Stephen Hartke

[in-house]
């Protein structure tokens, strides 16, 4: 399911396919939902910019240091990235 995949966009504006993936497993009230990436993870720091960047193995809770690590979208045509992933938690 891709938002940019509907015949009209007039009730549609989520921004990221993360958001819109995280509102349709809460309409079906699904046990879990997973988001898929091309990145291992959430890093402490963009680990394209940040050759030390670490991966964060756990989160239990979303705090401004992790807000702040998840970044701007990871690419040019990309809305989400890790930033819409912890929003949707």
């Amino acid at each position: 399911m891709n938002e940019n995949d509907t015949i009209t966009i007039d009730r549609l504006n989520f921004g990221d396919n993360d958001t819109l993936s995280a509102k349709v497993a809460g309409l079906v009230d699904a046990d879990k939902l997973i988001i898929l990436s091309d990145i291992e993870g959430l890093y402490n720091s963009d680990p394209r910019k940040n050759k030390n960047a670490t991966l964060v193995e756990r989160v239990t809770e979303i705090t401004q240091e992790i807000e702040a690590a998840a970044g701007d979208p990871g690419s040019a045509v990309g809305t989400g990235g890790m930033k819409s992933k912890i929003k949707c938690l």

MALTESE CAT BLUES (1986) Louisville Orchestra Prize -- 1987 Duration: 16 Minutes Orchestra Piccolo, 2 Flutes (2nd doubles Piccolo 2), 2 Oboes, English Horn, E-flat Clarinet, 2 B-flat Clarinets, 3 Bassoons, 4 Horns, 3 Trumpets, 3 Trombones, Tuba, 4 Percussionists (Crotales, Marimba, Vibraphone, Small Snare Drum, 3 Tom-toms, Bass Drum, 2 Suspended Cymbals, Hi-Hat Cymbal, Small Triangle, High Wood Block, Maracas, Whip), and Strings Maltese Cat Blues takes its title from a song by Blind Lemon Jefferson. Years ago I heard a recording of Sleepy John Estes singing his own version of it, which begins, "Oh them rats is mean in my kitchen." The melody has since faded from my mind, but the style of singing, with its energetic speech-song and wailing, typical of early blues, fixed itself in my memory. In 1985, while living in São Paulo, Brazil, on a Fulbright grant, I underwent that sharpening of my sense of national identity which almost inevitably results from a prolonged stay abroad. That memory of Sleepy John's singing resurfaced and prompted me to compose a piece as an homage to the spirit of early blues performance. The work is in four main sections. The first in an introductory blues stanza that begins with high wailing in the piccolos and violins, and then works its way down to an extended, ruminative solo for tuba. The entrance of a jazzy violin solo begins the second part, a faster dance-like section in A-B-A form. The third section involves the dramatic opposition of two different musics: first, a lazy rocking figure that sometimes supports a simple tune; and second, a rapid, scampering patter in the woodwinds, punctuated by sudden high squeaks and insistent trumpeting figures. The fourth part is the longest, presenting two blues verses and refrains, and ending with a fast coda. The first verse is in declamatory style, the trumpets' melody bisected by full orchestral chords. The refrain is quiet, lightly scored, and audibly based on a standard blues progression. In the second verse, the strings moan the melody in unison, and the refrain returns, now slower and more forceful. The coda takes up ideas from parts two and three, combining them with a powerful, rhythmic drive toward the conclusion. At the very end there is a final outburst of melody that springs from the speech-rhythm of the line: "Oh them rats is mean in my kitchen."
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